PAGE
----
As any linens-loving lady can attest, sharing a bed with a sweaty partner wreaks absolute havoc on white sheets. (Not to get graphic, but we’ve all seen its telltale yellowed ombré effect.) We love our pristine white bedding...and we want it to stay both pristine and white. So we checked in with Melissa Homer, chief cleaning officer of MaidPro, for some pointers from the pros.
Introduce Oxygen Bleach To Your Laundry Routine
Using an oxygen bleach solution (monthly, or as preferred) will definitely help bring back brightness. Simply add the manufacturer's recommended amount right into your wash load, or do a pre-soak for 30 minutes beforehand if your sheets are looking super dingy. Important: Never, we repeat never use chlorine bleach, as it can fray the fibers and prompt yellowing.
Utilize the Power of the Sun
Good old sunlight is a wonderful whitening agent, guys. Hanging your sheets in the sun to dry (weather permitting) gives the natural bleaching power of the sun the chance to work its magic (plus, it makes your sheets smell great). If you live in an urban area where line drying is impossible or unappealing, Homer recommends opening the shades and turning down your bed sheet in the morning.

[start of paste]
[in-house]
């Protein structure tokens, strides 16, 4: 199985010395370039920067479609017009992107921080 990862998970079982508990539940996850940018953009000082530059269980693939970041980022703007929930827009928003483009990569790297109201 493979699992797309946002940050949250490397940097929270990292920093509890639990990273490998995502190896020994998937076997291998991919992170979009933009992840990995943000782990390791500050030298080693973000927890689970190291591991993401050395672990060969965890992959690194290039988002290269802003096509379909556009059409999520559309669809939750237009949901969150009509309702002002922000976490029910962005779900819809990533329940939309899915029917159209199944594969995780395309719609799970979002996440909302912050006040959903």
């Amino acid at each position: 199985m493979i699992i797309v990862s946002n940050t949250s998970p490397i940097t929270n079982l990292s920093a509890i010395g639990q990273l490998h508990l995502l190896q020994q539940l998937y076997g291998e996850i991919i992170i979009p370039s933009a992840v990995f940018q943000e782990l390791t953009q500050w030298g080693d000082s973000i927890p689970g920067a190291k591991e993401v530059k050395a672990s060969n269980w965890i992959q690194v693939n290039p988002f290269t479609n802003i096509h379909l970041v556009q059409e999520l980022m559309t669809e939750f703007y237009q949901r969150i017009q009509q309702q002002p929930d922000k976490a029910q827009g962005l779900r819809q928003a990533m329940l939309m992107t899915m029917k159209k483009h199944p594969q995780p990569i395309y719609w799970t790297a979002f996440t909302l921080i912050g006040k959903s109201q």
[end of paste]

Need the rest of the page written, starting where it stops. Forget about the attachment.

Don’t Go Budget When It Comes to Detergent
Bottom line: Most of the dinginess and discoloration you’ll see in sheets is a result of soils from body oils, fabric dyes, grooming product residue, etc.—so your cleaning solution is not a place to look for a bargain. Homer recommends buying from larger brands that are known for investing big dollars into research (like P&G or Unilever), and whose formulas have advanced brighteners and degreasers for the most thorough clean.
Hot Wash Your Sheets at Least Every Other Week
Sorry to get gross here, but your body sheds 1.5 million dead skin cells and 25 milliliters of sweat every hour you sleep—meaning frequent laundering of your sheets is critical to both good hygiene and good looks. Homer says bi-monthly washes are essential to keeping dinginess at bay, and reminds us to always wash whites in hot water (which gets ’em way cleaner than a warm or cold cycle).